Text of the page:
Termite gut microbiota: a great model for cellular symbiosis

Like Comment
Read the paper

When you hear “termites”, you would probably imagine them as pests. However, do they really do more harm than good?

As we know, termites eat a tremendous amount of dead wood and they actually have great ability to efficiently digest and extract energy from wood. In 1923, the legendary microbiologist, Lemuel R. Cleveland first reported that wood is digested not by termites themselves but rather by protists (single-celled eukaryotes) living in their gut. Since then, many researchers have been working on revealing the symbiotic relationship between termites and their gut microorganisms, expecting future applications of more efficient energy production from wood. However, this is not the only benefit we can gain from termites. Intriguingly, we can observe a variety of cellular associations between protists and bacteria in the termite gut, where some bacteria live on the surface of the host protist cells and some live inside the cells. There is even a case where bacteria live inside the host nucleus (Sato et al.). Thus, termites provide us a great model to study the evolutionary process of cellular symbiosis.

One fascinating example is the cellular association between Trichonympha protists and Desulfovibrio bacteria. The bacteria exhibit different manners of cellular association with their respective Trichonympha host species. Previously, only the evolutionary process of completely extracellular or intracellular symbionts were studied, but the transition between those stages remained a mystery. However, Desulfovibrio bacteria apparently exhibit intermediate stages of symbiosis, so we thought we might be able to fill the gap by using Desulfovibrio bacteria as a model.

In our paper, we compared the genome of Desulfovibrio phylotype Rs-N31, which is an “almost intracellular” symbiont of Trichonympha agilis in the gut of the termite Reticulitermes speratus, and that of phylotype ZnDsv-02, which is an “almost extracellular” symbiont of Trichonympha collaris in the gut of Zootermopsis nevadensis (Figure 1). Phylotype Rs-N31 was discovered by Sato et al. in 2009, which took the authors by surprise because there had been no report of Desulfovibrio associated with eukaryotic cells as a mutualist. Rs-N31 appears to be so intracellular that the authors misinterpreted the bacteria to be completely intracellular even with transmission electron microscopy. However, when Strassert et al. discovered in 2012 that a Desulfovibrio species is an ectosymbiont of Trichonympha globulosa, Kuwahara et al. (2017) re-examined the transmission electron micrographs of Rs-N31 from Sato et al. (2009) and realized that Rs-N31 cells are connected to the outside of the host via a small pore or a tube-like structure with 40 nm diameter: Rs-N31 is "almost intracellular". The genome analysis suggested that Rs-N31 bacteria likely have a role to remove excess hydrogen that may inhibit the wood fermentation activity of the host protist. In addition to these two cases, Ikeda-Ohtsubo et al. (2016) also found Desulfovibrio phylotype ZnDsv-02 to be an “almost extracellular” symbiont; thus, we decided to compare the genomes of ZnDsv-02 and Rs-N31, to reveal the evolutionary process of cellular symbiosis between extracellular and intracellular stages.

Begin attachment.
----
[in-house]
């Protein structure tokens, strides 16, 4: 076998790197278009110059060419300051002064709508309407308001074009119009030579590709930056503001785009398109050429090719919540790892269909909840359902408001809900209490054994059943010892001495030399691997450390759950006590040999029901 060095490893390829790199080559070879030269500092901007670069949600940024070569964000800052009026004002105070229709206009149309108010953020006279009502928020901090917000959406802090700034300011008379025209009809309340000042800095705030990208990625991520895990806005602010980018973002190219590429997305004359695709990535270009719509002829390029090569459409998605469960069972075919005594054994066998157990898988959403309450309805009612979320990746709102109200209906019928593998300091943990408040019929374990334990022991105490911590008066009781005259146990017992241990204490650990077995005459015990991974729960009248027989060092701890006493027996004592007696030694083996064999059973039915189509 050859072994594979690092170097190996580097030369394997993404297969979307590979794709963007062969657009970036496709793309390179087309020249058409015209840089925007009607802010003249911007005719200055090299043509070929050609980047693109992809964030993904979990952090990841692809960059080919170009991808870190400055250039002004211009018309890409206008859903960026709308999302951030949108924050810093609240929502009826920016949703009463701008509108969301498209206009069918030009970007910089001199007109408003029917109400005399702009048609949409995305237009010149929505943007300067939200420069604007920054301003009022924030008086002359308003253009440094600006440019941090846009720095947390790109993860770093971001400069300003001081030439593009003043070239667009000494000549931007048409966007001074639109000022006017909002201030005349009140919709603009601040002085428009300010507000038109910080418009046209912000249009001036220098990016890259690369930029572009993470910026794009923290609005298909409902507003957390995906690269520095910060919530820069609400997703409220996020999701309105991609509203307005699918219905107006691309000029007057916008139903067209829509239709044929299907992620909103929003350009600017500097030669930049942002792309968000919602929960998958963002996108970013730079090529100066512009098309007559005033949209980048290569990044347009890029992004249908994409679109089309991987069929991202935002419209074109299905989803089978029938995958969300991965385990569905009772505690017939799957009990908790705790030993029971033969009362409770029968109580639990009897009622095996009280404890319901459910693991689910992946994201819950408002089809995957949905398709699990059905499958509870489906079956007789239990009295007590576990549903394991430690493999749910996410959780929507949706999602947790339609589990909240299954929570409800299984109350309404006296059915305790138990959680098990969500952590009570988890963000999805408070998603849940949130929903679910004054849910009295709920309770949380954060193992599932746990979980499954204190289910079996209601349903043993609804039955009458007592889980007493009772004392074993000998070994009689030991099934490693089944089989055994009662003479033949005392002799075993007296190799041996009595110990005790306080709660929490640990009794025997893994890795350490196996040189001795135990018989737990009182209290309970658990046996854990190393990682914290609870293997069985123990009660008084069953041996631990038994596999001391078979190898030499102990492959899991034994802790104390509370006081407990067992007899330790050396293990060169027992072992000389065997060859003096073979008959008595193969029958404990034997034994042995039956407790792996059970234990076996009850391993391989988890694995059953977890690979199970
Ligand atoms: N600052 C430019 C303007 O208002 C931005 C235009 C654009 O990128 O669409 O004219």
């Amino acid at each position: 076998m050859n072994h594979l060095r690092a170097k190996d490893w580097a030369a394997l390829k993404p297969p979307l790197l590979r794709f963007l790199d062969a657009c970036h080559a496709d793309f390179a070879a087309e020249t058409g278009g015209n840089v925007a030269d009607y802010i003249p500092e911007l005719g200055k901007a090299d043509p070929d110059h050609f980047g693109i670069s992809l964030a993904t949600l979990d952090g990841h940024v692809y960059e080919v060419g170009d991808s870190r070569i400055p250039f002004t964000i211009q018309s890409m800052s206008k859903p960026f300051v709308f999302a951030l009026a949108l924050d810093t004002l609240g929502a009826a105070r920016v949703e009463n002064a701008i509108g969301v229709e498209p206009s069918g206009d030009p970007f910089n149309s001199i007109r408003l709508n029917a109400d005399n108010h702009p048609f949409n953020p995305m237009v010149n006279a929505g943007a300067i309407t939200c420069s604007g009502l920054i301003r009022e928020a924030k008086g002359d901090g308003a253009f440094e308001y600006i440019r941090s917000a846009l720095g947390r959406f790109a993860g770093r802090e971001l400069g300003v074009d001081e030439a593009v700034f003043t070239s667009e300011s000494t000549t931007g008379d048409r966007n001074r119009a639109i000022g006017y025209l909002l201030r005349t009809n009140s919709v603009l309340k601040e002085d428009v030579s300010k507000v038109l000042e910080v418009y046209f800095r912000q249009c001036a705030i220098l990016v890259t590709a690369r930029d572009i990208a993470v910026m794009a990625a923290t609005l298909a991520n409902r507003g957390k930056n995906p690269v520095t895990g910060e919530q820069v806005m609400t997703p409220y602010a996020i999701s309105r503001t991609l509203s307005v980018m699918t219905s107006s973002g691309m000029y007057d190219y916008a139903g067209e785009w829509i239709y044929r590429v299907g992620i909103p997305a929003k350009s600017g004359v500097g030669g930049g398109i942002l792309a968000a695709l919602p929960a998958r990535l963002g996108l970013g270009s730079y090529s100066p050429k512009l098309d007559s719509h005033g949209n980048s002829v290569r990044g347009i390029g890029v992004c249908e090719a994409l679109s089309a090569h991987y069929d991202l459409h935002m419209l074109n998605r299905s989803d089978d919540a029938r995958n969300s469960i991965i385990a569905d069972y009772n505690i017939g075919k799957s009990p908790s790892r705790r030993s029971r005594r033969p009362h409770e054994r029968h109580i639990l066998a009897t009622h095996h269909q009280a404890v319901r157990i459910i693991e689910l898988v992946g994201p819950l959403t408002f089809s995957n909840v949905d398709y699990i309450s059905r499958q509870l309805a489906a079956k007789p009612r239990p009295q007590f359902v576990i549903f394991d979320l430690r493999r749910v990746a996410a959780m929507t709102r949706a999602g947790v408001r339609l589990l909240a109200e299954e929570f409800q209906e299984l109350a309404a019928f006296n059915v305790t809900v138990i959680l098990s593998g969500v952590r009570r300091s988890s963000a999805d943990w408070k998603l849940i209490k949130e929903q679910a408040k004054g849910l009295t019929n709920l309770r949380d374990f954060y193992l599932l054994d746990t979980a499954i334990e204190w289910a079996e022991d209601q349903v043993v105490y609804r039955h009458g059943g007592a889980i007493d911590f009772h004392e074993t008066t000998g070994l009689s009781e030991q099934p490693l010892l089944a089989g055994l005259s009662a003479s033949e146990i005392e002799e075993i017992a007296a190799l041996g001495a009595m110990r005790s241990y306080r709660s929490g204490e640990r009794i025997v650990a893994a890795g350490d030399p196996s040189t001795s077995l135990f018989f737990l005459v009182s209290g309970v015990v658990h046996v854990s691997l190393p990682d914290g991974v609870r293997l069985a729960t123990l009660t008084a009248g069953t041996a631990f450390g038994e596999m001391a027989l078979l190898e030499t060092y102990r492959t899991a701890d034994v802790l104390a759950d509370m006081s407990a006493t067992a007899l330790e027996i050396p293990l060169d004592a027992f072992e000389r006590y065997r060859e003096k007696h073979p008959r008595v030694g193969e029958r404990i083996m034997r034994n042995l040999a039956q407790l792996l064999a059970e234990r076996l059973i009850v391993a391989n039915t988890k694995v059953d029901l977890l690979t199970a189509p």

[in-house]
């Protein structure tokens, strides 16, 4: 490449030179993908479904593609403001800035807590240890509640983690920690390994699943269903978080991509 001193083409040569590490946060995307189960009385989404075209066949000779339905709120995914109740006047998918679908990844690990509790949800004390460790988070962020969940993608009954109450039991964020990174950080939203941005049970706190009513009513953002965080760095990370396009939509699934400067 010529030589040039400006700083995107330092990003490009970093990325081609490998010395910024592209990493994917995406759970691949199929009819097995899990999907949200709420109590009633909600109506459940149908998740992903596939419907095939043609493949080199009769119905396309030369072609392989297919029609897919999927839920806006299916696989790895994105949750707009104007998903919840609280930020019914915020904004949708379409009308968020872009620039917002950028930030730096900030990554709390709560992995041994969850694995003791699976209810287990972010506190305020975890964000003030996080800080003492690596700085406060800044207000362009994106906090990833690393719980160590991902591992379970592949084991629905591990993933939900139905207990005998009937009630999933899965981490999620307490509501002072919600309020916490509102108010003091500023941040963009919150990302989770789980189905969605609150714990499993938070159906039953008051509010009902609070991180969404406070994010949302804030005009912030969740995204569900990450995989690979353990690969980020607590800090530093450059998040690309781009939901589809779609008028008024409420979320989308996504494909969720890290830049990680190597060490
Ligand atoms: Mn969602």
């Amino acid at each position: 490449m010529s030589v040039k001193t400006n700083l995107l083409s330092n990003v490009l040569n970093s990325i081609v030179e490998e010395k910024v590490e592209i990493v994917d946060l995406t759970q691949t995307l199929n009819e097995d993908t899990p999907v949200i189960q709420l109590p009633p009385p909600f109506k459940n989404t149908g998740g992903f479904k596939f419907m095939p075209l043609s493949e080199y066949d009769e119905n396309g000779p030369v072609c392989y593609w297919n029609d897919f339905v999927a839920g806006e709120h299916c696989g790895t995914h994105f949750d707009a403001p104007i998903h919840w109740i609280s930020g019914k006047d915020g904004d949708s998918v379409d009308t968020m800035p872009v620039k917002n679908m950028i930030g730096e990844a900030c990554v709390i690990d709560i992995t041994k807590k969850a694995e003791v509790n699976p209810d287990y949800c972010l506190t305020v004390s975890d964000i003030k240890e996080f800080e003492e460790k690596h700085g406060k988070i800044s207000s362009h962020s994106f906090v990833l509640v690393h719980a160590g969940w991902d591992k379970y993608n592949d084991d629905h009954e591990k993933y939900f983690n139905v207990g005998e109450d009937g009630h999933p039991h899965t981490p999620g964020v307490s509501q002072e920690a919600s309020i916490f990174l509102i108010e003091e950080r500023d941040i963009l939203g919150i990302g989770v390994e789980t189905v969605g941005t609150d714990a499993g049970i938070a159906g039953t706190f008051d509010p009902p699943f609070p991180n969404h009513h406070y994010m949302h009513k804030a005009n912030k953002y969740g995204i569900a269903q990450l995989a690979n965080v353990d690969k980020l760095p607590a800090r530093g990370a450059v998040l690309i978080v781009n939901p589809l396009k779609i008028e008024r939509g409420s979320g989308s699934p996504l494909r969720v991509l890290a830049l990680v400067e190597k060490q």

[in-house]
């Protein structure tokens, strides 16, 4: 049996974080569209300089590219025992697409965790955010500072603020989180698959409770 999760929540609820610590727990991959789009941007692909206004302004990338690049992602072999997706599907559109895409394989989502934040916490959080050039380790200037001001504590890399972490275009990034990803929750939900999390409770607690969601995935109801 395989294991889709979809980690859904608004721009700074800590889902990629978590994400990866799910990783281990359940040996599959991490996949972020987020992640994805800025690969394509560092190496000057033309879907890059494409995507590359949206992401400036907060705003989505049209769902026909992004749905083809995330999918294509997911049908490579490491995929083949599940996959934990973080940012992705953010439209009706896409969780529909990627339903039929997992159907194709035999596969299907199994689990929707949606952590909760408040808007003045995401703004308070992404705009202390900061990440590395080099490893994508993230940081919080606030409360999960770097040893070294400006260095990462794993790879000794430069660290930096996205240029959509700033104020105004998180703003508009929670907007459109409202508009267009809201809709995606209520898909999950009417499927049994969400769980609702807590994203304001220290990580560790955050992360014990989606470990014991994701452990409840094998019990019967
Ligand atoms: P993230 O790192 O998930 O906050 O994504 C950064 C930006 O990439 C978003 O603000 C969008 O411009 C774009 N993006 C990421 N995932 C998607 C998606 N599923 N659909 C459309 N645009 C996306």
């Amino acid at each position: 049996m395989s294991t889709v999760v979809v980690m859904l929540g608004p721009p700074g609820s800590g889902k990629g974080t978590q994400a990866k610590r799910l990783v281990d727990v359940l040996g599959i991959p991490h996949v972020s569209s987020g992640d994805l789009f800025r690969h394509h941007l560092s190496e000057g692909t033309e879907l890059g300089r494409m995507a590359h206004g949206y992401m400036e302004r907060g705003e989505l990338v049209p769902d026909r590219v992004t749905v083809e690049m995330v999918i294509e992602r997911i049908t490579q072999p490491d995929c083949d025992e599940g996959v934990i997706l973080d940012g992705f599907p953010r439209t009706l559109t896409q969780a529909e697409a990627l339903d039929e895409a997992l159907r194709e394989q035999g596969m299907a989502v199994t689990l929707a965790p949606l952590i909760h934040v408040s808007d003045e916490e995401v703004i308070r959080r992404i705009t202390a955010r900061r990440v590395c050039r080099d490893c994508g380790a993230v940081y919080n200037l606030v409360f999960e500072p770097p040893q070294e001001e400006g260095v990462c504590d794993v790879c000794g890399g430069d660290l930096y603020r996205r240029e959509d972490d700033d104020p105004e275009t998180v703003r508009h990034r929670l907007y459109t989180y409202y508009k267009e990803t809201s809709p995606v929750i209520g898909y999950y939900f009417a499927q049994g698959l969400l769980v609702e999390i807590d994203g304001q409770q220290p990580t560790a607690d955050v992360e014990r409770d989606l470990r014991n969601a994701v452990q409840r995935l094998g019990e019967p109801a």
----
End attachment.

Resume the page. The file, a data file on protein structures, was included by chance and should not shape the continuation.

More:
Figure 1. Our research targets and transmission electron micrographs of ZnDsv-02 and Rs-N31 cells. Bars: 200 nm.

As we had already obtained the complete genome sequence of Rs-N31, we tried to obtain that of ZnDsv-02; however, unexpectedly to us, we failed to complete the genome sequence. We therefore had to investigate the draft genome of ZnDsv-02, and to our surprise, unlike previously known ectosymbionts of protists, the genome of “almost extracellular” ZnDsv-02 has already been reduced to 1.6 Mb (estimated) with many pseudogenes, which is comparable to the case of “almost intracellular” Rs-N31 (1.4 Mb). At first glance, we didn't think that the difficulty sequencing the ZnDsv-02 genome and the reduction of its genome together implied something important. To explore the reason why we couldn’t completely assemble the ZnDsv-02 genome, we examined single-nucleotide polymorphisms (SNPs) within the ZnDsv-02 population on a single host cell, and found that the ZnDsv-02 population genome contained 600 times more (!) SNPs than the Rs-N31 population genome. What does this imply to us??

Genome reduction is commonly observed in intracellular symbionts which are transmitted vertically from parent to offspring, or in extracellular symbionts which are kept inside a special organ and also undergo vertical transmission. However, our findings suggest that, as “almost extracellular” symbionts with many SNPs, ZnDsv-02 can be transmitted horizontally among host protist cells in addition to vertical transmission, and that even under this circumstance, the genome size can be reduced. In our paper, we further investigated the genomes of ZnDsv-02 and Rs-N31 and speculated on this counterintuitive phenomenon.

Termite gut microbiota is a gold mine of cellular symbiosis where we can observe diverse cellular associations between protists and bacteria in progress. While there are still many unanswered questions about underlying mechanisms of this symbiosis, diving deep into this microbial world will help us unravel mysteries about how we and other eukaryotes have evolved.

You can read the full paper here: https://doi.org/10.1038/s41396-020-0688-1

Mariko Takeuchi

PhD candidate, Tokyo Institute of Technology

No comments yet.